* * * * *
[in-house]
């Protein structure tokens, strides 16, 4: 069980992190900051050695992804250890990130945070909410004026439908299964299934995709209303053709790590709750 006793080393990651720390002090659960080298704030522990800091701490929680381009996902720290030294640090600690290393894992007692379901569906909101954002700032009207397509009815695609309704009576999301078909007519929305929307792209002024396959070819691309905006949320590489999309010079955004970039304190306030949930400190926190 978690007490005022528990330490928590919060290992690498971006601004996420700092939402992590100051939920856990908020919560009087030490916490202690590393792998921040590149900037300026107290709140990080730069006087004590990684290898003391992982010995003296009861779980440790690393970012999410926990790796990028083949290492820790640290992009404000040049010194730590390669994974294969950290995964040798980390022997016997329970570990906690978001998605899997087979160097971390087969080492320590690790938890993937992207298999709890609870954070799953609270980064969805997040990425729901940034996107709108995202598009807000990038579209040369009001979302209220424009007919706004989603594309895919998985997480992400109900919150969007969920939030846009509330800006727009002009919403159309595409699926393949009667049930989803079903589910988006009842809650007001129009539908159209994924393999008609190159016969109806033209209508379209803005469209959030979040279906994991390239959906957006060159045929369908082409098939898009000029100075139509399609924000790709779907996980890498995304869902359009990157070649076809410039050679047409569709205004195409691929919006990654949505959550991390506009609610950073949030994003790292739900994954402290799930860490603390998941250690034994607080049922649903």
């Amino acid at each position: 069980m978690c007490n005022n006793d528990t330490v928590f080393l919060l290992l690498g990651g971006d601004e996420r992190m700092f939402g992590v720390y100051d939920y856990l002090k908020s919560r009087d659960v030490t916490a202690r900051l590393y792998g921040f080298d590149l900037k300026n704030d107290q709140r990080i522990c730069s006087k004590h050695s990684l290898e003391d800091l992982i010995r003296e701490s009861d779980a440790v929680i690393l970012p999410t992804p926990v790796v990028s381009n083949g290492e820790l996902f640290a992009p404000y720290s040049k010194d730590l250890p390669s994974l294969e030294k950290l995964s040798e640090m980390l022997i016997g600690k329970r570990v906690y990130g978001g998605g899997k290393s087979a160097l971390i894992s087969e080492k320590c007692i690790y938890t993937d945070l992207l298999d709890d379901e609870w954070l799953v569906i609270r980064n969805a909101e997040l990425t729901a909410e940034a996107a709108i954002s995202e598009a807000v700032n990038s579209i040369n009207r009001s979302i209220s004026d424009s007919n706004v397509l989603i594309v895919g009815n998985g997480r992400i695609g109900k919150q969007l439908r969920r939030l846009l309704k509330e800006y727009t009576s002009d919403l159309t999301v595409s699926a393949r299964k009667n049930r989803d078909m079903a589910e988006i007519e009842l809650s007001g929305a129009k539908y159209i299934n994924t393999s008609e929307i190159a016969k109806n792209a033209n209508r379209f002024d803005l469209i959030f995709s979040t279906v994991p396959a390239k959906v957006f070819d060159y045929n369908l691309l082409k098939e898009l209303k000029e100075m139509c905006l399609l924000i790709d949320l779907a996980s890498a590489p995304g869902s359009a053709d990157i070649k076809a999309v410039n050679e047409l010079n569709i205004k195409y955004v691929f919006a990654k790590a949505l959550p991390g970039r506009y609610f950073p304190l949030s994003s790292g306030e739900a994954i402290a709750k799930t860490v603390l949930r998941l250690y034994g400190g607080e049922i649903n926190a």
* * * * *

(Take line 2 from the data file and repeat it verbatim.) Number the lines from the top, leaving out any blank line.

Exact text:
């Protein structure tokens, strides 16, 4: 069980992190900051050695992804250890990130945070909410004026439908299964299934995709209303053709790590709750 006793080393990651720390002090659960080298704030522990800091701490929680381009996902720290030294640090600690290393894992007692379901569906909101954002700032009207397509009815695609309704009576999301078909007519929305929307792209002024396959070819691309905006949320590489999309010079955004970039304190306030949930400190926190 978690007490005022528990330490928590919060290992690498971006601004996420700092939402992590100051939920856990908020919560009087030490916490202690590393792998921040590149900037300026107290709140990080730069006087004590990684290898003391992982010995003296009861779980440790690393970012999410926990790796990028083949290492820790640290992009404000040049010194730590390669994974294969950290995964040798980390022997016997329970570990906690978001998605899997087979160097971390087969080492320590690790938890993937992207298999709890609870954070799953609270980064969805997040990425729901940034996107709108995202598009807000990038579209040369009001979302209220424009007919706004989603594309895919998985997480992400109900919150969007969920939030846009509330800006727009002009919403159309595409699926393949009667049930989803079903589910988006009842809650007001129009539908159209994924393999008609190159016969109806033209209508379209803005469209959030979040279906994991390239959906957006060159045929369908082409098939898009000029100075139509399609924000790709779907996980890498995304869902359009990157070649076809410039050679047409569709205004195409691929919006990654949505959550991390506009609610950073949030994003790292739900994954402290799930860490603390998941250690034994607080049922649903």